Background: The Shoulder Pain and Disability Index (SPADI) is a self-report measure developed to evaluate patients with shoulder pathology. While some validation has been conducted, broader analyses are indicated. This study determined aspects of cross-sectional and longitudinal validity of the SPADI.
Methods: Community volunteers (n = 129) who self-identified as having shoulder pain were enrolled. Patients were examined by a physical therapist using a standardized assessment process to insure that their pain was musculoskeletal in nature. This included examination of pain reported during active and passive shoulder motion as reported on a visual analogue pain scale. Patients completed the SPADI, the Coping Strategies Questionnaire (CSQ) and the Sickness Impact Profile (SIP) at a baseline assessment and again 3 and 6 months later. Factor analysis with varimax rotation was used to assess subscale structure. Expectations regarding convergent and divergent subscales of CSQ and SIP were determined a priori and analysed using Pearson correlations. Constructed hypotheses that patients with a specific diagnosis or on pain medication would demonstrate higher SPADI scores were tested. Correlations between the observed changes recorded across different instruments were used to assess longitudinal validity.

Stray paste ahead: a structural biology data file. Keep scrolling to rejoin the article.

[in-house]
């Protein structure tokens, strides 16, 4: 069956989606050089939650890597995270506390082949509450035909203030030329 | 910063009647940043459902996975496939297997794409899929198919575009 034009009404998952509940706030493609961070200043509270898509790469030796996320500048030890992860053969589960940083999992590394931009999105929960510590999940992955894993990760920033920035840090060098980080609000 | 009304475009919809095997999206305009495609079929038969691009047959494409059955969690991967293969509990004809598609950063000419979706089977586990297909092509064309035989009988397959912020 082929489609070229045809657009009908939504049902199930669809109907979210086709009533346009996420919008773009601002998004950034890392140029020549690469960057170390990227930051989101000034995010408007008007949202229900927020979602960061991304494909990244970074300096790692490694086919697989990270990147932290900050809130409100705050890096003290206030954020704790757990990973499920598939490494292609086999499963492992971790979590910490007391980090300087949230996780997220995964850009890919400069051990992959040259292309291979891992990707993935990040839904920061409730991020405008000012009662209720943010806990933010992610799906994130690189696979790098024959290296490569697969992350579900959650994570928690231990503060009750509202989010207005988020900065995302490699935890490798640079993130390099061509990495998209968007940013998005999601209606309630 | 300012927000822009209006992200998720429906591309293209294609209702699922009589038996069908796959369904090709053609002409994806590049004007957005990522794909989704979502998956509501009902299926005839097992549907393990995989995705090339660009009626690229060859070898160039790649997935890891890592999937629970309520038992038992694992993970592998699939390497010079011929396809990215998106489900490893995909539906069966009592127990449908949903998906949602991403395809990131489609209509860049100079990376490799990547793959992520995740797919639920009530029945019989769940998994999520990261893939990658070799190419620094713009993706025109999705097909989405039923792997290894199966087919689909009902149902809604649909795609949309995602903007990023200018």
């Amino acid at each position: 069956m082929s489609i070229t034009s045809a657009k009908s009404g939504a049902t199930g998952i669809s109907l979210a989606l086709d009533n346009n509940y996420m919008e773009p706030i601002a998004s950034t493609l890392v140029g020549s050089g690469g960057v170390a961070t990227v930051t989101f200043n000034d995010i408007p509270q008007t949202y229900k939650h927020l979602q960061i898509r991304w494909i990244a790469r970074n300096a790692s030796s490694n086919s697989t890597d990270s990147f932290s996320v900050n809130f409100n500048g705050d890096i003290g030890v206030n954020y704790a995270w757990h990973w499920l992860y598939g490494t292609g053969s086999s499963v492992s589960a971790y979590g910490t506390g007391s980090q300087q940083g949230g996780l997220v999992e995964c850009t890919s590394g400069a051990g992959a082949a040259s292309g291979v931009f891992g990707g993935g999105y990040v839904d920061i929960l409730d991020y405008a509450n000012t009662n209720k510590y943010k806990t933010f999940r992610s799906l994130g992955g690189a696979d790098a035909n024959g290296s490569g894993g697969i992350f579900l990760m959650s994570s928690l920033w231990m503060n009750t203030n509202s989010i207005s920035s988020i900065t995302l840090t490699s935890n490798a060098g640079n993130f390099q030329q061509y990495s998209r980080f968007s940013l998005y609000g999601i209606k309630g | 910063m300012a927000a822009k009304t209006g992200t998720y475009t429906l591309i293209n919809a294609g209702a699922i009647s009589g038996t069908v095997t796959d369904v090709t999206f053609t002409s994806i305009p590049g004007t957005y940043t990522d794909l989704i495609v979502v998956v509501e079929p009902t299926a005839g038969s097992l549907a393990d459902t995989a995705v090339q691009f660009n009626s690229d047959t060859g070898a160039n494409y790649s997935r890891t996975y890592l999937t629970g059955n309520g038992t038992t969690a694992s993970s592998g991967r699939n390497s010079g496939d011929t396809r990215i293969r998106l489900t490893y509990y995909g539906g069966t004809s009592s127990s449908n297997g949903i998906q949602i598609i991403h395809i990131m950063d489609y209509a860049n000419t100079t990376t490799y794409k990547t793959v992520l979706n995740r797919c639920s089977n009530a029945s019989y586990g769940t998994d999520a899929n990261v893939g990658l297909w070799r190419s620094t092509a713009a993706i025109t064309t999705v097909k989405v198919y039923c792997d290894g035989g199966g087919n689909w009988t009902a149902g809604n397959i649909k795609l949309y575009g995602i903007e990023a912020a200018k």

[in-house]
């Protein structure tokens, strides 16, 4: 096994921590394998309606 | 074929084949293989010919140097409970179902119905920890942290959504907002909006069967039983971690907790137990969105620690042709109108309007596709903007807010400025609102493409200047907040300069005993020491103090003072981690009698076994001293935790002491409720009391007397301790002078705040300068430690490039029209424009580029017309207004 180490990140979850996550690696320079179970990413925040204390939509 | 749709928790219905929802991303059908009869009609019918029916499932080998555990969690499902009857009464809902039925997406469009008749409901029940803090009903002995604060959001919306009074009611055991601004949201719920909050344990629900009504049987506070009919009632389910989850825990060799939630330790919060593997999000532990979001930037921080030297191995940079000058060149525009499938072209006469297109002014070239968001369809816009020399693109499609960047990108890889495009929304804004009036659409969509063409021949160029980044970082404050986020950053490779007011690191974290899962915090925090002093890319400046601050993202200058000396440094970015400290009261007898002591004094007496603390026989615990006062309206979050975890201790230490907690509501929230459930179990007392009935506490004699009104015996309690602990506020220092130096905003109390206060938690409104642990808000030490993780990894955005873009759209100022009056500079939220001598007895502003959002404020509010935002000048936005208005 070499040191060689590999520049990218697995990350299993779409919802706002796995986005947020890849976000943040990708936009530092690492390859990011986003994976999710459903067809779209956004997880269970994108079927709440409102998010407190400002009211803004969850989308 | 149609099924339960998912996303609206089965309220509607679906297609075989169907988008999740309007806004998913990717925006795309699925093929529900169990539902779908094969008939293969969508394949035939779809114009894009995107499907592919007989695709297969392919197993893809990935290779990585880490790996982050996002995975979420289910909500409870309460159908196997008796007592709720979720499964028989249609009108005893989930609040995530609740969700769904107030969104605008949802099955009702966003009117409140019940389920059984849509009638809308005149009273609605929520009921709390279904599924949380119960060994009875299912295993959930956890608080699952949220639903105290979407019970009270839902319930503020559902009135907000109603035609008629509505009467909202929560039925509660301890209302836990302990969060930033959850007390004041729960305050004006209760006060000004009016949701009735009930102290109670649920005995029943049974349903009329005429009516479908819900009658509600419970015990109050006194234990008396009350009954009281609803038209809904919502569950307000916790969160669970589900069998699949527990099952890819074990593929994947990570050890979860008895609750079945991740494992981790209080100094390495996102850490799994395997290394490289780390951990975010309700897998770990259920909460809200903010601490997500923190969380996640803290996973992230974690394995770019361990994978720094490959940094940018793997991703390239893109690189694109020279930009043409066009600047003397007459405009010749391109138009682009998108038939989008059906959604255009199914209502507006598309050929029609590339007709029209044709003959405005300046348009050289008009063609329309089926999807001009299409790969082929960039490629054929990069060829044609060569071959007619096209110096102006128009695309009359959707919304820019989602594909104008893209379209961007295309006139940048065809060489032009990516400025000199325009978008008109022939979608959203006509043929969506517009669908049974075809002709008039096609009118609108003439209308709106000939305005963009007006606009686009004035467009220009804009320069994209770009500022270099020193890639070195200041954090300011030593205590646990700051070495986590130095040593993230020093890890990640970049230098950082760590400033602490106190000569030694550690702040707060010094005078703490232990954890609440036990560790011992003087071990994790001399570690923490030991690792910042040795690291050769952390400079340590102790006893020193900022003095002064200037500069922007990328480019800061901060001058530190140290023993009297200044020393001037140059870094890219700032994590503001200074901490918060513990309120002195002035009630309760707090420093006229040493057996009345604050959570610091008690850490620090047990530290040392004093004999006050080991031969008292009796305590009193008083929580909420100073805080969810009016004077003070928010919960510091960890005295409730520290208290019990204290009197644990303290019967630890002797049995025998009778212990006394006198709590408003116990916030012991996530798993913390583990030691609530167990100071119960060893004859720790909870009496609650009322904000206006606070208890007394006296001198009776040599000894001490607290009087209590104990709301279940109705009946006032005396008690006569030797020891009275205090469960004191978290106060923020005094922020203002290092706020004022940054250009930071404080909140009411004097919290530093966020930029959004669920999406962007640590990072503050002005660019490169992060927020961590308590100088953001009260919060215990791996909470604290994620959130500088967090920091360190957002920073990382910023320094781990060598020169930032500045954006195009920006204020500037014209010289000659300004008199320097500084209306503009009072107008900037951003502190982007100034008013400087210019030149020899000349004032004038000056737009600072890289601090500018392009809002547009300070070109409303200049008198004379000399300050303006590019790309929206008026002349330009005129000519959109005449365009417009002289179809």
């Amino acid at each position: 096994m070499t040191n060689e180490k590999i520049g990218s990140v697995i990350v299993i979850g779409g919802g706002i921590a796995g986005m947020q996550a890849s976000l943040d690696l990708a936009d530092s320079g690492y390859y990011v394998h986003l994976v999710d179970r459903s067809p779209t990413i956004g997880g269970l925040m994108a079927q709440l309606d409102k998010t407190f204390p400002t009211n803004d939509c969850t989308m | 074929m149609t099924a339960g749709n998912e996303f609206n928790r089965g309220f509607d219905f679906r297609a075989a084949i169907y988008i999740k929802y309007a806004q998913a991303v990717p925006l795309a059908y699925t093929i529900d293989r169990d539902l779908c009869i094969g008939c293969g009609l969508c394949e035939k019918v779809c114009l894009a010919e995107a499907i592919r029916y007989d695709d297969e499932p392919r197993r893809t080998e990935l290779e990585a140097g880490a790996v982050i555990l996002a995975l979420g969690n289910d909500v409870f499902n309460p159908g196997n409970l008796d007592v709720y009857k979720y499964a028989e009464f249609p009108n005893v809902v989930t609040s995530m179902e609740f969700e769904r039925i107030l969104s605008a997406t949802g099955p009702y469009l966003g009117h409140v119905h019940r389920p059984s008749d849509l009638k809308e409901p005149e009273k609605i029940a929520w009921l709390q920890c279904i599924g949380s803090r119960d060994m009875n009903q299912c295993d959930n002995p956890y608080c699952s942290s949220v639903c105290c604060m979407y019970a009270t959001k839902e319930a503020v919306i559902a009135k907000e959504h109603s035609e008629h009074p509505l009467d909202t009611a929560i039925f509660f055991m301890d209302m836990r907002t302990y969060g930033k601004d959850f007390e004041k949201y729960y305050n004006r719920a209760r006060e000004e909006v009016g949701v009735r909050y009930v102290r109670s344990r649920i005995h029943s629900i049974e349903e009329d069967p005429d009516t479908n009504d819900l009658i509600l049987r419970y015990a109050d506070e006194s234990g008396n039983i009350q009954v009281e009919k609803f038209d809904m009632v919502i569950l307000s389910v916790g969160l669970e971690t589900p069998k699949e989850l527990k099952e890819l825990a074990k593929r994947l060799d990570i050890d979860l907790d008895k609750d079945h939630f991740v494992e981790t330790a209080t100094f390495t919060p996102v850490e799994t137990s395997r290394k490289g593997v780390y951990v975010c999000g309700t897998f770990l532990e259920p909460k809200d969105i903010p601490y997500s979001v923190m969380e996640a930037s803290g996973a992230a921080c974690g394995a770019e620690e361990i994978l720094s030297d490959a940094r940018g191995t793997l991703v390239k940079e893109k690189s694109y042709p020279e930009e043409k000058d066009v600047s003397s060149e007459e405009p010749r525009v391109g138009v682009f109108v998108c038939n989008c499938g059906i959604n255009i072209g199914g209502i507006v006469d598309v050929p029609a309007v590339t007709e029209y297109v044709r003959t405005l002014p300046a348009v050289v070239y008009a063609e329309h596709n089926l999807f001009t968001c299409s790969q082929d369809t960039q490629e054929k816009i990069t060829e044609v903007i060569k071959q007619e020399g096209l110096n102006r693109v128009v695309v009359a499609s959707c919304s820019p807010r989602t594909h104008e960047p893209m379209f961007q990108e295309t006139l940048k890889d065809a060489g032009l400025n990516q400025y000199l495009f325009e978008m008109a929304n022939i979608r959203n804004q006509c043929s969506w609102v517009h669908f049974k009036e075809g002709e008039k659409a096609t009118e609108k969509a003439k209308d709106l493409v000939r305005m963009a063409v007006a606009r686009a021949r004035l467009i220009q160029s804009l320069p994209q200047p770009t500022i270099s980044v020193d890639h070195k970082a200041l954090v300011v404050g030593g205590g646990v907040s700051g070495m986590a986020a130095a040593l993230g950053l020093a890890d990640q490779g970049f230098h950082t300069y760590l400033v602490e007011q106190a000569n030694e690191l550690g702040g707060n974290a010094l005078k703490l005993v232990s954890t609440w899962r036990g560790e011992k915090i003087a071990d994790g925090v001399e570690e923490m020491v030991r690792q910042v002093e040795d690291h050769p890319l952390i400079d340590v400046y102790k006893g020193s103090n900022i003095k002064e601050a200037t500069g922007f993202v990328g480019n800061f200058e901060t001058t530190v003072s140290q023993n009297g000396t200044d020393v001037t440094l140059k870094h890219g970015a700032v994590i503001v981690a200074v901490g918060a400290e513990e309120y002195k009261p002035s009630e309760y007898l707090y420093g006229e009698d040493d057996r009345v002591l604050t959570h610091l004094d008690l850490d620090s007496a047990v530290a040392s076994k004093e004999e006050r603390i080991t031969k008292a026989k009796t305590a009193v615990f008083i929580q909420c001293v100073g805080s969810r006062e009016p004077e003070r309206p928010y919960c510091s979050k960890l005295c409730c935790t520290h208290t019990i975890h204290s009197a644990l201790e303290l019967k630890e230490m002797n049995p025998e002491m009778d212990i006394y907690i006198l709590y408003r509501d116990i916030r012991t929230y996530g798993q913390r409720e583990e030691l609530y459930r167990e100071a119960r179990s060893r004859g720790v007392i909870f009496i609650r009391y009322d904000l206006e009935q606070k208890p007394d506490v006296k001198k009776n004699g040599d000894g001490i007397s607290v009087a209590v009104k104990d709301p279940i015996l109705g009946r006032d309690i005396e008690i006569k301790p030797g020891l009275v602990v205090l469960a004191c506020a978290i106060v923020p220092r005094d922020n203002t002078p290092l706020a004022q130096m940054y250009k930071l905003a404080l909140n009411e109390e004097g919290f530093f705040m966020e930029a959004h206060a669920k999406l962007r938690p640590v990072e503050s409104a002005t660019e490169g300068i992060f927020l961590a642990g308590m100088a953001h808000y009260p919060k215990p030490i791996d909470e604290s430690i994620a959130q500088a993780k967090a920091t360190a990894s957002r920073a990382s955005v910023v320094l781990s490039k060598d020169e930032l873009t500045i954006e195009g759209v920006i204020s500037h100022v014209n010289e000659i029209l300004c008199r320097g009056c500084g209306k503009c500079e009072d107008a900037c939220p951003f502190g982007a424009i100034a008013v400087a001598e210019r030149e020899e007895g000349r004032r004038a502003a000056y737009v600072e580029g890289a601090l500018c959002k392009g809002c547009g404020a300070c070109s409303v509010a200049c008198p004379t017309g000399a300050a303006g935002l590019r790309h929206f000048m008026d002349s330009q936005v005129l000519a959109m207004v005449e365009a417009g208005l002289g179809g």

Results: The internal consistencies of the SPADI subscales were high (alpha > 0.92). Factor analysis with varimax rotation indicated that the majority of items fell into 2 factors that represent pain and disability. Two difficult functional items tended to align with pain items. Higher pain and disability was correlated to passive or negative coping strategies, i.e., praying/hoping, catastrophizing on the CSQ. The correlations between subscales of the SPADI and SIP were low with divergent subscales and low to moderate with convergent subscales. Correlations, r > 0.60, were observed between the SPADI and pain reported on a VAS pain scale during active and passive movement. The two constructed validity hypotheses (on diagnosis and use of pain medications) were both supported (p < 0.01). The SPADI demonstrated significant changes over time, but these were poorly correlated to the SIP or CSQ suggesting that these scales measure different parameters.
Conclusion: The SPADI is a valid measure to assess pain and disability in community-based patients reporting shoulder pain due to musculoskeletal pathology.